(Updated: Commentary on RSA’s disclosure and SecurCare advisory of March 17)

Yesterday, RSA Security disclosed that it had been the victim of a security breach that, according to Executive Chairman Art Coviello’s open letter to customers, resulted in the exposure of information “specifically related to RSA’s SecurID two-factor authentication products.” Coviello’s letter goes on to state that

“[w]hile at this time we are confident that the information extracted does not enable a successful direct attack on any of our RSA SecurID customers, this information could potentially be used to reduce the effectiveness of a current two-factor authentication implementation as part of a broader attack.”

With the investigation ongoing, little detail has been disclosed by RSA as of this writing, except for the company to note that the attack was, to quote Coviello’s letter, “in the category of an Advanced Persistent Threat (APT)” – which really tells us very little. The term APT can be deceptive since, as Nick Selby and I described over a year ago, an “advanced” attack may use sadly well-proven techniques such as social engineering to gain an advantage, even if more sophisticated tactics include purpose-built malware requiring highly specific knowledge of the target.

That combination is suggested in the SecurCare online note RSA published yesterday in concert with an 8-K RSA filed following its disclosure, in which the company provided initial guidance to customers in response to the incident – which raises a few points worth noting about this attack:

  • The target was SecurID, a two-factor authentication product used to provide a higher level of authentication for controlling more sensitive access to information systems, such as administrative access to IT resources in the data center – which helps to explain why SecurID was the target. As with virtually any technology, it’s not as if two-factor or one-time password authentication techniques don’t already have their weaknesses – but gaining access to more detailed information about SecurID functionality could at a minimum “lower the bar” for exploits against the technique. How much lower, if at all, cannot be said at this point, unless and until more information about the specifics of what was exposed in the attack become available.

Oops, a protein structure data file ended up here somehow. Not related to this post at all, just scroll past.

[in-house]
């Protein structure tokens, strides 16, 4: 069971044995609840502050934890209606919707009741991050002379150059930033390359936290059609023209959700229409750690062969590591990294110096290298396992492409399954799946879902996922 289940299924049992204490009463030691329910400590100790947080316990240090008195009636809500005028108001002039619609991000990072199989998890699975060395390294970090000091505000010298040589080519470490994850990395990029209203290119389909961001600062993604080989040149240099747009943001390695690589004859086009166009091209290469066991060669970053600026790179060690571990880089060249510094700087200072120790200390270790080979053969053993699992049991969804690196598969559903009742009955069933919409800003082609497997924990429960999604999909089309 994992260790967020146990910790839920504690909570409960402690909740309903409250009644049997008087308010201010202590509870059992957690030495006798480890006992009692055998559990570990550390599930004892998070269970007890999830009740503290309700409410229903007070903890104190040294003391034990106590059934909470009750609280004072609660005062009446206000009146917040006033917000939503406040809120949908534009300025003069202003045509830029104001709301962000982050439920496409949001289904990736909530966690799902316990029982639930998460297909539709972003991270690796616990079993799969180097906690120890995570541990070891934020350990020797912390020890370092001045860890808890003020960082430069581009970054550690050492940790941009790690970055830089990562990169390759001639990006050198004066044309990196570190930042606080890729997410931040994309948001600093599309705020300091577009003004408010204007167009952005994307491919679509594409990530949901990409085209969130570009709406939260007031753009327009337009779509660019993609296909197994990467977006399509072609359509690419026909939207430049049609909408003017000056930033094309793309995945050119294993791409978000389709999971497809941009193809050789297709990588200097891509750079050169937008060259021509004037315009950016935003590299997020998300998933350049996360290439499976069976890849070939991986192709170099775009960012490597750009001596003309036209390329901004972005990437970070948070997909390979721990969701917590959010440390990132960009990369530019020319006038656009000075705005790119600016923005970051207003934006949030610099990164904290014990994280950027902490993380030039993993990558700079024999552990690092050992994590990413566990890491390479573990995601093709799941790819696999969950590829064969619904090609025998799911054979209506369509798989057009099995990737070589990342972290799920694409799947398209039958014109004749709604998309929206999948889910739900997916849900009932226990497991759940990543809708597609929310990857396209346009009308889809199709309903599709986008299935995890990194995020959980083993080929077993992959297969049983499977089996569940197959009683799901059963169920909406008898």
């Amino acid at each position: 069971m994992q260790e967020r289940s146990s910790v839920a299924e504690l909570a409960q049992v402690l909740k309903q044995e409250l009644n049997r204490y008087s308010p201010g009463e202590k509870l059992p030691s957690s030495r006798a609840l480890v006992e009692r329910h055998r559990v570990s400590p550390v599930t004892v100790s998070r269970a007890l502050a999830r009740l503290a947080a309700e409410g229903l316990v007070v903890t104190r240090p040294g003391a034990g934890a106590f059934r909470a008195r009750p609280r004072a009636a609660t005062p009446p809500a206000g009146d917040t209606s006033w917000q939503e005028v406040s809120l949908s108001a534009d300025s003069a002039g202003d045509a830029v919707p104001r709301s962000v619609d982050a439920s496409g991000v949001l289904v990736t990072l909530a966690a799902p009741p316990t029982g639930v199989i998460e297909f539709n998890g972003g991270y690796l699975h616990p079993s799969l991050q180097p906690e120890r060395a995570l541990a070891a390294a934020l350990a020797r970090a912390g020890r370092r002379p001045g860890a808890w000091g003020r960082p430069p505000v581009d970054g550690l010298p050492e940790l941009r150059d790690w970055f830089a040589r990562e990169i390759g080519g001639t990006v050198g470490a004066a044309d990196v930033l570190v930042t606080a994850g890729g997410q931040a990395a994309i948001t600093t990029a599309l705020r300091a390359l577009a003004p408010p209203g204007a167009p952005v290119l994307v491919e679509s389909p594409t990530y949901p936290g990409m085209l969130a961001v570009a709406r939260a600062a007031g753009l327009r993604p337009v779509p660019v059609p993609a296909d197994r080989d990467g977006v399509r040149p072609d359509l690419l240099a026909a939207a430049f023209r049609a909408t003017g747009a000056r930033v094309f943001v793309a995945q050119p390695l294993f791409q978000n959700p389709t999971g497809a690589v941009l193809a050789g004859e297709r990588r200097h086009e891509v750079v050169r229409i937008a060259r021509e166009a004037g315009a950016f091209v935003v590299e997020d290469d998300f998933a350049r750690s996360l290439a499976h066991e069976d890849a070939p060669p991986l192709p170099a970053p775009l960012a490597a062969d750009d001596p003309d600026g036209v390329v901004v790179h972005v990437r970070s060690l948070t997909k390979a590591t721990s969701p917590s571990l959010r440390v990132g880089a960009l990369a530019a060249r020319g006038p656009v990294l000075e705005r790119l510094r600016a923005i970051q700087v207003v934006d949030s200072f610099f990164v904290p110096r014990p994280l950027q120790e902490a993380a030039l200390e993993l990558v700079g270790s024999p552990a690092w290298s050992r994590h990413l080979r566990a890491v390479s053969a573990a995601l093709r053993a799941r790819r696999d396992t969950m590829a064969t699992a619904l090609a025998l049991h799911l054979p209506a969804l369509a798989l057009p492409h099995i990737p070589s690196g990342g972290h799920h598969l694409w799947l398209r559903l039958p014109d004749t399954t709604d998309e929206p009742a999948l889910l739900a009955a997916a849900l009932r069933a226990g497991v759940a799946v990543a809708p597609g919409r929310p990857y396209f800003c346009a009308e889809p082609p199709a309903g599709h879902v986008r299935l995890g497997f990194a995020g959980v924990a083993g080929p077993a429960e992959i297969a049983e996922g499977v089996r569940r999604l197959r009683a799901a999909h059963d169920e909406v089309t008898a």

• So much of RSA’s SecurCare advisory sounds less like guidance to customers and more like allusions to how RSA itself may have been breached (“We recommend customers harden, closely monitor, and limit remote and physical access to infrastructure that is hosting critical security software”). What guidance is provided for customers is fairly general (avoid typical avenues for phishing or social engineering, enforce strong password and PIN policies, monitor access controls and changes in user privileges), suggesting that access to resources protected by SecurID may be at higher risk if SecurID itself has been compromised. But let’s be clear: Any speculation regarding the impact of this attack – mine or anyone else’s – on either RSA or its customers is, so far, nothing but conjecture. To date, RSA has disclosed no detail about exactly what was compromised or how, leaving customers with no actionable information regarding their true risk, and spawning reactionary speculation industry-wide. RSA must address this.